News About the Oaks

Auburn University replacing Auburn Oaks at Toomer's Corner

February 14, 2017

Auburn University will remove the current Auburn Oaks at Toomer's Corner and replace them with two new live oaks Saturday morning, Feb. 18.

"The fire in September severely damaged the Magnolia Avenue tree," said Gary Keever, Auburn University horticulture professor. "The appearance of the tree is unacceptable, and we don't believe it will recover within a reasonable time period."

University officials decided to replace the College Street tree, too, after finding two replacements that match each other in size and appearance.

"The College Street tree has failed to become established as you can see by dead branches at the top," Keever said. "If it had not been for the fire, though, we would have pruned those branches and continued nurturing both trees."

The famed, original Auburn Oaks were found to have been poisoned in early 2011. The university attempted to save the trees, but had to remove them once it was determined they would not survive. Two new trees were transplanted in 2015. The oak on Magnolia Avenue did not survive the move, so it was replaced a few months later by the tree that was subsequently damaged by the fire.

Keever says the new trees have a diameter of 11-12 inches and a height of 30-35 feet and should take root better because they are slightly smaller than the original replacements, which were 14 inches in diameter, and have been root pruned multiple times. The trees also were dug 12 months ago and held in a nursery prior to Auburn acquiring them, which will help accelerate establishment.

"Smaller trees generally work better for transplanting because they are more tolerant of root disturbance and because a smaller percentage of the root system is lost in digging," Keever said.

Auburn got the two matching live oaks from central Florida and is using Twelve Oaks Landscaping of Canton, Georgia, for the transplanting, according to campus planner Ben Burmester.

"These trees should work well," Burmester said. "They are smaller than the ones two years ago but are still large enough to look appropriate on the corner. We are committed to having vibrant trees on the corner for the Auburn Family."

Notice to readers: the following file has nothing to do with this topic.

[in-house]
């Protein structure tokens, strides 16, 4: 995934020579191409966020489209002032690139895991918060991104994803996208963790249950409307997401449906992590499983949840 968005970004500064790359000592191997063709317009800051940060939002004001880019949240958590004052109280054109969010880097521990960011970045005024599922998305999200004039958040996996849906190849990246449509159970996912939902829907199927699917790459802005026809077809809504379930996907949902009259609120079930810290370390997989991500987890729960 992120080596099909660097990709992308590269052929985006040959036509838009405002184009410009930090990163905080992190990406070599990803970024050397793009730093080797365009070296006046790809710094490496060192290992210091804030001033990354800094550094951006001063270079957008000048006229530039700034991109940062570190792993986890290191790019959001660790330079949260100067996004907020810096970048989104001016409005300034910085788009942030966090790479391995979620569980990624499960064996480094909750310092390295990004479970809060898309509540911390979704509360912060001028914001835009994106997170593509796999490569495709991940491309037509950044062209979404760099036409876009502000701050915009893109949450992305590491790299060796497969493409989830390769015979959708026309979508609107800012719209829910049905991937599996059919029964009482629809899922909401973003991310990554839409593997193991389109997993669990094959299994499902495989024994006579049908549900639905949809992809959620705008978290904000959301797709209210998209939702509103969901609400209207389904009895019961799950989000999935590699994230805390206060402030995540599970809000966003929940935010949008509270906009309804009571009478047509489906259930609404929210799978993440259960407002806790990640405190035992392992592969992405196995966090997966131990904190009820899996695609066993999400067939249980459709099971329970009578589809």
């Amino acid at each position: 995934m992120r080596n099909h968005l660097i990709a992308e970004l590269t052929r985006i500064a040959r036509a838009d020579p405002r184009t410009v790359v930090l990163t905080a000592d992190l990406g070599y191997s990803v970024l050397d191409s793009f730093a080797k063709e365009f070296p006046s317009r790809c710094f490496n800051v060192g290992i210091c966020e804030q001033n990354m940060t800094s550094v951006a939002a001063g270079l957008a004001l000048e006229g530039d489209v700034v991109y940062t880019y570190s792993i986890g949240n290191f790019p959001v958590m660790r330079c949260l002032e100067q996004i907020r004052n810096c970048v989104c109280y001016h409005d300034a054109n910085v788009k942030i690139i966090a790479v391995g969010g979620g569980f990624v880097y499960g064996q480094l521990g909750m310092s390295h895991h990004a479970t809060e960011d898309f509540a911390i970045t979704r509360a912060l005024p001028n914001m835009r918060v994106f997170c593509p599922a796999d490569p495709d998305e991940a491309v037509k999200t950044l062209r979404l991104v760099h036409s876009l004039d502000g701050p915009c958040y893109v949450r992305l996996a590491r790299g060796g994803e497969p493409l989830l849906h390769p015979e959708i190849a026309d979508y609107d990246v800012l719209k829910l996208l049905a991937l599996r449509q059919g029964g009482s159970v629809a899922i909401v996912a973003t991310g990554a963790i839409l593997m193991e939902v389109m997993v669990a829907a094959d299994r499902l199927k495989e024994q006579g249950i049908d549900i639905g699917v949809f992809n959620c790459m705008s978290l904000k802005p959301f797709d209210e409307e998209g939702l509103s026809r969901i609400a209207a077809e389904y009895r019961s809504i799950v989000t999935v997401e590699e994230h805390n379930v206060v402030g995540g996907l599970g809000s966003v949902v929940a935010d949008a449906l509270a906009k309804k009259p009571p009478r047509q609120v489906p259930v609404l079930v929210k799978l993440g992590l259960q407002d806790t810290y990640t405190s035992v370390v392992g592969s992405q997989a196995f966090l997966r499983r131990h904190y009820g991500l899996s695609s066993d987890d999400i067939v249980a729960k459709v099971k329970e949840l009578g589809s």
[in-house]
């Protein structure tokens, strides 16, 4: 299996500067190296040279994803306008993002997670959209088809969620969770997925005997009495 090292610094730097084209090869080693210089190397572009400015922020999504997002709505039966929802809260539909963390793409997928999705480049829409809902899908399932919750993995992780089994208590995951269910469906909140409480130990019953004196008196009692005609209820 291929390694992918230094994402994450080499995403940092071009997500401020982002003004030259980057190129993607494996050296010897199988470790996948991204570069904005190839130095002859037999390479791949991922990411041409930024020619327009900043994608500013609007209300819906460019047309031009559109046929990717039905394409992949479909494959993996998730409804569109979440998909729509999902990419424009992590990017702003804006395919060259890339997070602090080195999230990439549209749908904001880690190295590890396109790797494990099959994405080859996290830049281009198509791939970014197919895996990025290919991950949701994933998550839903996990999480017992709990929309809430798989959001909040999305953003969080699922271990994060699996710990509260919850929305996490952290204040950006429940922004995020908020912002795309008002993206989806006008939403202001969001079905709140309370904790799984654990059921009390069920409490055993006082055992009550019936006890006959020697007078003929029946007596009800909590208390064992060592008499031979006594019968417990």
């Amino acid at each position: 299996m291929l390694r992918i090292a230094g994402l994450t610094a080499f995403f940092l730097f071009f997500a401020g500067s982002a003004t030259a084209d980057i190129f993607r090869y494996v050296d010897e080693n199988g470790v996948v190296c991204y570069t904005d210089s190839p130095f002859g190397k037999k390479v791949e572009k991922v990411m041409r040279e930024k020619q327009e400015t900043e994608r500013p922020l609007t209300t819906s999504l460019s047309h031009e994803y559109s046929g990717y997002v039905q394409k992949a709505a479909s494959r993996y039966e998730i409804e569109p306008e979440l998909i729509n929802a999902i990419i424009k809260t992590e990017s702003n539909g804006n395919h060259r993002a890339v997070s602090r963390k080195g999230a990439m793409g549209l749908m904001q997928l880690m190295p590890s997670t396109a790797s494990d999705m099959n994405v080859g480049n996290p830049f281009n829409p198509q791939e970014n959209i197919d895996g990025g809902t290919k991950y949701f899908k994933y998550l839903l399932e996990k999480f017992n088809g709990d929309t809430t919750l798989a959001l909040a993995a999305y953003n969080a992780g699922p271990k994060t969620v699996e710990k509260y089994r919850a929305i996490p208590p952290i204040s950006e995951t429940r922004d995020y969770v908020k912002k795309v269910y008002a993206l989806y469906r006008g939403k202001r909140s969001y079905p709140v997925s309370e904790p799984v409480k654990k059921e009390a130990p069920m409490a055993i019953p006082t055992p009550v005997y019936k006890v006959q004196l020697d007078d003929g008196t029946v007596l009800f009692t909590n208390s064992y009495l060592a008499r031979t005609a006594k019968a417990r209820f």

Prior to the 2016 football season, the university reinstated the tradition of rolling the trees with toilet paper after athletic wins, but rolling was halted on the Magnolia Avenue tree after the fire.

"The newly transplanted oaks should not be rolled until it's deemed they can tolerate it," Keever said. "We enjoy tradition, but we have to balance tradition with the health of the trees."

The university is also reminding fans not to roll the 10 smaller oaks lining the walkway from Toomer's Corner to Samford Hall. Those trees, descendants of the original Auburn Oaks, were planted in spring 2016 and are not fully established.

Auburn University asking fans not to roll the oak tree damaged by weekend fire

September 26, 2016

With a homecoming football game on Saturday's schedule, Auburn University is asking fans to refrain from rolling the Auburn Oak at Toomer's Corner that was intentionally set on fire last weekend. The restriction will be in place until further assessment of the tree's health can be made.

Fans celebrating are asked to keep any rolling to the Auburn Oak along College Street. The live oak alongside Magnolia Avenue was significantly burned by the fire, and experts won't know for some time the extent of the damage.

"There is little or no healthy foliage on the burnt tree. Most of the remaining leaves will drop off over the next week or so," said Gary Keever, professor of horticulture. "We will have to wait until next spring to see what long-term effects the fire had."

Keever will use a lift this week to more closely examine the canopy of the tree.

"I don't think the fire killed the tree, but we may never see it return to its appearance before this act," he said.

Auburn officials remind fans not to roll the 10 descendant oak trees lining the walkway between Toomer's Corner and Samford Hall. Those trees, planted earlier this year, were grown from acorns collected from the original Auburn Oaks.

Auburn hosts the University of Louisiana-Monroe Saturday at 2:30 p.m.

Auburn Oak significantly damaged by fire, long term prognosis unclear

September 25, 2016

The future of the live oak tree at Toomer's Corner that was intentionally set on fire early Sunday morning will not be determined without closer inspection.

Professor of Horticulture Gary Keever will use a lift to get a closer look at the tree's canopy as early as Monday morning.

"From the ground we can easily see damage to the leaves and base of the tree. It is significant," said Keever. "I expect the foliage will continue to drop. The full extent of damage may not be known for several weeks. The best case scenario would be to see a flush of new growth next spring, but right now it's too early to tell how the tree will respond."

Landscape crews will need to replace irrigation pipes that watered the tree through the heat of the day, as much of it was melted by the intensity of the fire.

The Auburn Oak, located on the Magnolia Ave. side of Toomer's Corner, was damaged following Auburn's win over LSU Saturday night. It was the second celebration since Auburn resumed the rolling tradition this fall.